Whilst most of us are happy to browse the highly graphic web pages of the Internet, many people are now turning to an alternative way of surfing the web. One that removes all of the rich graphics, and advertising, which one normally associates with premium web sites.
Really Simple Syndication (RSS) feeds have been around for some time – since 1999 in fact. Used initially to syndicate news feeds between sites, they are becoming an increasingly common presence on the web – typically flagged by a small orange button labelled RSS or XML. And they are increasingly being used - 20% of news search engine Topix's story clicks now come from their RSS feeds.
What has driven this rise in popularity? In part it must be due to the rise of the blogging phenonema – every blog is a news feed in waiting, and RSS is an ideal way to syndicate and aggregrate blog content. Blogging software such as Movable Type provides RSS feeds out of the box. Even the latest browsers, such as Firefox, actively detect and use RSS feeds, and Microsoft is planning RSS functionality for the Longhorn desktop.
RSS aggregration tools are also developing, Amphetamine probably being the best known. These let you subscribe to selected RSS feeds, and then provide your own custom news service drawn from those feeds. Mine, by the way, brings in news from sources as diverse as the BBC, Wired, Gizmodo and NanoBot. RSS is also ideal for content transformation, easily being made readable on a PDA or Smartphone, or even delivered as speech. The immediate client of an RSS feed is as likely to be a programme as a real human – which in turn raises its own issues about the use and IPR of the content of such feeds.
However all is not well in RSS land. Quite apart from the inevitable standards wars (in this case RSS versus ATOM), that demon of the early Internet has started to raise its head – advertising.
The last few months have seen a number of major web sites announce that are introducing, or looking at introducing advertising into their RSS feeds; Yahoo, Topix and Feedster amongst them. This has, predictably, had the RSS community up in arms. One of the founders of RSS, David Winer, has called for publishers “to be kind” to RSS, and not to try and exploit it.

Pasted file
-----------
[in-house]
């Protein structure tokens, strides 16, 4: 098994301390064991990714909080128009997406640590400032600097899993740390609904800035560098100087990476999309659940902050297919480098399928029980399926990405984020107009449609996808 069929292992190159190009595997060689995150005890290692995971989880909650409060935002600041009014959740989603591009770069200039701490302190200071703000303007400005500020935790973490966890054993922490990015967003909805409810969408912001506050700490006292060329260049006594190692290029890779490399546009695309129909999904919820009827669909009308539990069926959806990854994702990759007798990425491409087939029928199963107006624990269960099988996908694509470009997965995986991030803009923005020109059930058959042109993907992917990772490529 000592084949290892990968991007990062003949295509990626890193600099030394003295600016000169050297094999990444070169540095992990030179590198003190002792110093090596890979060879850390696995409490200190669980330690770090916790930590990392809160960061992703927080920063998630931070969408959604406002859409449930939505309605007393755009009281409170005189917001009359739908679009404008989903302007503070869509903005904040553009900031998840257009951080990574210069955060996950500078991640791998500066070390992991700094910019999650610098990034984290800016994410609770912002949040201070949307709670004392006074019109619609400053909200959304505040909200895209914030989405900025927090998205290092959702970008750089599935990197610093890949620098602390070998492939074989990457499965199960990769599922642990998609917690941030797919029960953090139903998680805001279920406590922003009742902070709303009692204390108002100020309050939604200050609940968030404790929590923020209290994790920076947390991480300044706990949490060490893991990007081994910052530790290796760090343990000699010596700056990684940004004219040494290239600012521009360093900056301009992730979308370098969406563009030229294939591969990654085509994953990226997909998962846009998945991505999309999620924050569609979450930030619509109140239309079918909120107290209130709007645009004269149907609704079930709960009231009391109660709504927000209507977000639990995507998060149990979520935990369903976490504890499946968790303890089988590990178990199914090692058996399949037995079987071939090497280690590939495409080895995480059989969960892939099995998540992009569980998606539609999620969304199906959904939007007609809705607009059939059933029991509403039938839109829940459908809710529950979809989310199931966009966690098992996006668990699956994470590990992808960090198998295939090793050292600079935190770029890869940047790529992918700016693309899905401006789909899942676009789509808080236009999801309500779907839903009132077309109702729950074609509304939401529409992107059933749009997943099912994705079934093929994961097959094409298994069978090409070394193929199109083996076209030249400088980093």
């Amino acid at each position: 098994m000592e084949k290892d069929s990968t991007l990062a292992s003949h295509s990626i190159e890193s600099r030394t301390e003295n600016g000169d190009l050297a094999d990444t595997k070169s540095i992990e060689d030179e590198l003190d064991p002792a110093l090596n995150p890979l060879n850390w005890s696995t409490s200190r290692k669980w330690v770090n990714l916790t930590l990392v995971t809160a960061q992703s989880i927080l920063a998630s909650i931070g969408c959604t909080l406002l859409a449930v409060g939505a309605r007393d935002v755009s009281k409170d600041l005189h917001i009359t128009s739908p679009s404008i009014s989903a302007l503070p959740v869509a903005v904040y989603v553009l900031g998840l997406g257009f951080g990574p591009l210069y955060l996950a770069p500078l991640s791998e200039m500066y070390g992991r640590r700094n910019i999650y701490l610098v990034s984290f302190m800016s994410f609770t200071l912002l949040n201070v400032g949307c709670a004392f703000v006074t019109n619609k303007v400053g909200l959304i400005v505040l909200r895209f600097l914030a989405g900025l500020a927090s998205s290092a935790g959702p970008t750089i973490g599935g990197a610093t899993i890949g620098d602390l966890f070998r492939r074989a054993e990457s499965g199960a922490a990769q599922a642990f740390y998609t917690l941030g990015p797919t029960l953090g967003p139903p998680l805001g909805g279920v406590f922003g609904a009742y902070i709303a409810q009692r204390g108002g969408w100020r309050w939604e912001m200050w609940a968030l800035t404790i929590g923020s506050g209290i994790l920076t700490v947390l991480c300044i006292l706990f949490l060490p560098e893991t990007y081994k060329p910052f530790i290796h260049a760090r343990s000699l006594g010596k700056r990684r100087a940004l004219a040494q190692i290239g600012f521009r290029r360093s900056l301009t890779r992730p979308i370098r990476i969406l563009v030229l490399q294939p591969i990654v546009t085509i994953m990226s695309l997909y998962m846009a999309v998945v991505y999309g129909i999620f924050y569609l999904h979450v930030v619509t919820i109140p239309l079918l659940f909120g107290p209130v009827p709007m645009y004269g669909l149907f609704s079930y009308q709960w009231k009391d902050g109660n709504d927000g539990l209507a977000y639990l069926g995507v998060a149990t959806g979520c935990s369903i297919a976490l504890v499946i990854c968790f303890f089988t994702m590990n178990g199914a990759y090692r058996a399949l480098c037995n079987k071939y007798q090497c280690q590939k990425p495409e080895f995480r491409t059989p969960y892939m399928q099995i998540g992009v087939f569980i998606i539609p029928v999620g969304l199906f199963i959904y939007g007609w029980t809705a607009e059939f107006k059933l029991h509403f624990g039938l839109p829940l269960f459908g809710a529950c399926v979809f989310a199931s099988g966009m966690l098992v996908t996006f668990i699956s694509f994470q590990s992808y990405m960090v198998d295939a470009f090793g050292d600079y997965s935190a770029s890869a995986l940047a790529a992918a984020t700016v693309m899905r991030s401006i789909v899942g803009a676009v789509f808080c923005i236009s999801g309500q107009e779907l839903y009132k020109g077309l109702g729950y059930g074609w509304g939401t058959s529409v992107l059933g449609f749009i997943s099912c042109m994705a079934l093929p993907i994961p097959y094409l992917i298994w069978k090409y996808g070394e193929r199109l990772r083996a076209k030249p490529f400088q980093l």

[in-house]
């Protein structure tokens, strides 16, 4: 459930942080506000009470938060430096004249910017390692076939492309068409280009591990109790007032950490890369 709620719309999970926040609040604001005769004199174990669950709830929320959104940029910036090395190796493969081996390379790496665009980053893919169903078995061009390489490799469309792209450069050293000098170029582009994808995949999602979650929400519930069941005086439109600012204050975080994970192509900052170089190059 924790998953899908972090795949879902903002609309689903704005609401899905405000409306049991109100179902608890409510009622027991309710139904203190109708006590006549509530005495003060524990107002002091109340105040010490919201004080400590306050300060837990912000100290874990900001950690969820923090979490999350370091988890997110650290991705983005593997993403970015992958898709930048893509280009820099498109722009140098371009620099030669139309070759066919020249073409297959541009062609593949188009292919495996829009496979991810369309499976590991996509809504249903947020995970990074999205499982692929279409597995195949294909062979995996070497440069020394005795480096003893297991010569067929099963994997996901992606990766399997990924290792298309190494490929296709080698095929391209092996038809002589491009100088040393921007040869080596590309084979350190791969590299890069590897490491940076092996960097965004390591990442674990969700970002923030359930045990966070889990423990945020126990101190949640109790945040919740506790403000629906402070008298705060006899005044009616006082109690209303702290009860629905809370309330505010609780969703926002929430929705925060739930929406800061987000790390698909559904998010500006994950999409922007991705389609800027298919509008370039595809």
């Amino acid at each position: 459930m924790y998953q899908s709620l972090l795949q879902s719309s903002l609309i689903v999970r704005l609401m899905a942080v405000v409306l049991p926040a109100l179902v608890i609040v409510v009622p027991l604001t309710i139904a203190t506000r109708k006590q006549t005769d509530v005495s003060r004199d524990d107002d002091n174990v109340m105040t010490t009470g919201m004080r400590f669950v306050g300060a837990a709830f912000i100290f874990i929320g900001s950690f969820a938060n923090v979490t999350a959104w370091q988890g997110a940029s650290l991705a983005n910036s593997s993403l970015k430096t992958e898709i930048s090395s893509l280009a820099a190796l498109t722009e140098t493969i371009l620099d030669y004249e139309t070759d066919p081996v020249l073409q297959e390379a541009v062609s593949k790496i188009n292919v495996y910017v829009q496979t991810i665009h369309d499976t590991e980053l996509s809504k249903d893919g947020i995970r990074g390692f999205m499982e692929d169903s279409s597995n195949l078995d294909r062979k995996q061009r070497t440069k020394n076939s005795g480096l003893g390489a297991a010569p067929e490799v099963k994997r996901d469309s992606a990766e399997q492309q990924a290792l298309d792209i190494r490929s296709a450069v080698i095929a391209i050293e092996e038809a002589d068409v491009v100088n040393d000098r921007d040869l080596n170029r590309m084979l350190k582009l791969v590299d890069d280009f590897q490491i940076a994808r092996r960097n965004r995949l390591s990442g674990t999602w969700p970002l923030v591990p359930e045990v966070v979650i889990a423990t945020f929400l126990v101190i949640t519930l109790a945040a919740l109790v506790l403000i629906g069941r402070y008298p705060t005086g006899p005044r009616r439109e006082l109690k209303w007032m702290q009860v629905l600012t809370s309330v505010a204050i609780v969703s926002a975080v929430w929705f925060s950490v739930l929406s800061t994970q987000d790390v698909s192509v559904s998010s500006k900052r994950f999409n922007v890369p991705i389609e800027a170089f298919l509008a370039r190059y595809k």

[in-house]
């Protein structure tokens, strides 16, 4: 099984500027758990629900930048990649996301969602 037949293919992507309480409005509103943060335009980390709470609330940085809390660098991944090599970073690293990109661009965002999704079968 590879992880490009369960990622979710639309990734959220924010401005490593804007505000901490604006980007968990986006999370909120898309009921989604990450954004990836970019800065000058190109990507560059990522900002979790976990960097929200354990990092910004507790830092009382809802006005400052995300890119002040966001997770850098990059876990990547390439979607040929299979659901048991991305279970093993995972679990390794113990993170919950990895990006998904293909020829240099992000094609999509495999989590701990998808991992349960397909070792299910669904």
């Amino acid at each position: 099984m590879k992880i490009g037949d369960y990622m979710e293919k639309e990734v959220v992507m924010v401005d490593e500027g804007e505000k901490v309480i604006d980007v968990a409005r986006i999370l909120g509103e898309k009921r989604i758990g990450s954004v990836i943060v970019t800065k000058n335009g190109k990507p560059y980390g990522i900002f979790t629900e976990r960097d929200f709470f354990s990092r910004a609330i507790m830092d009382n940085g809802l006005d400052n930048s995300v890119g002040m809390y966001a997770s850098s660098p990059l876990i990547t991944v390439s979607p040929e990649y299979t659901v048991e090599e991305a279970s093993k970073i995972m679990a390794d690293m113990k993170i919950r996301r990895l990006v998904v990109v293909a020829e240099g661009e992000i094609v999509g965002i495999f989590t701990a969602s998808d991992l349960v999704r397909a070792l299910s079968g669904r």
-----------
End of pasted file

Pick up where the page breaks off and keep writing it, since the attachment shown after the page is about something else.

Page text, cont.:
Advertisers see RSS feeds as stealing valuable eye-balls from the main pages of a site, but also recognise that if somebody has bothered to take a feed from the site then they are an ideal target audience for well-targeted advertising. Users though like the fact that the RSS feed consists of just the hard content of a web site, with none if its frippery – or advertising. On the basis that information isn't free they may soon face two choices – pay for an ad-free feed, or take the advertising.
Just as the late 90s on the web became a battleground between technology purists and commercial pragmatists, the same is likely to happen with RSS over the next few years. But in all of this advertisers probably need to remember one thing. RSS is becoming as much about machine to machine communications as it is about business to consumer. And we are hopefully still many years from the day when a robot responds to an advert. What next, advertising on SOAP transactions?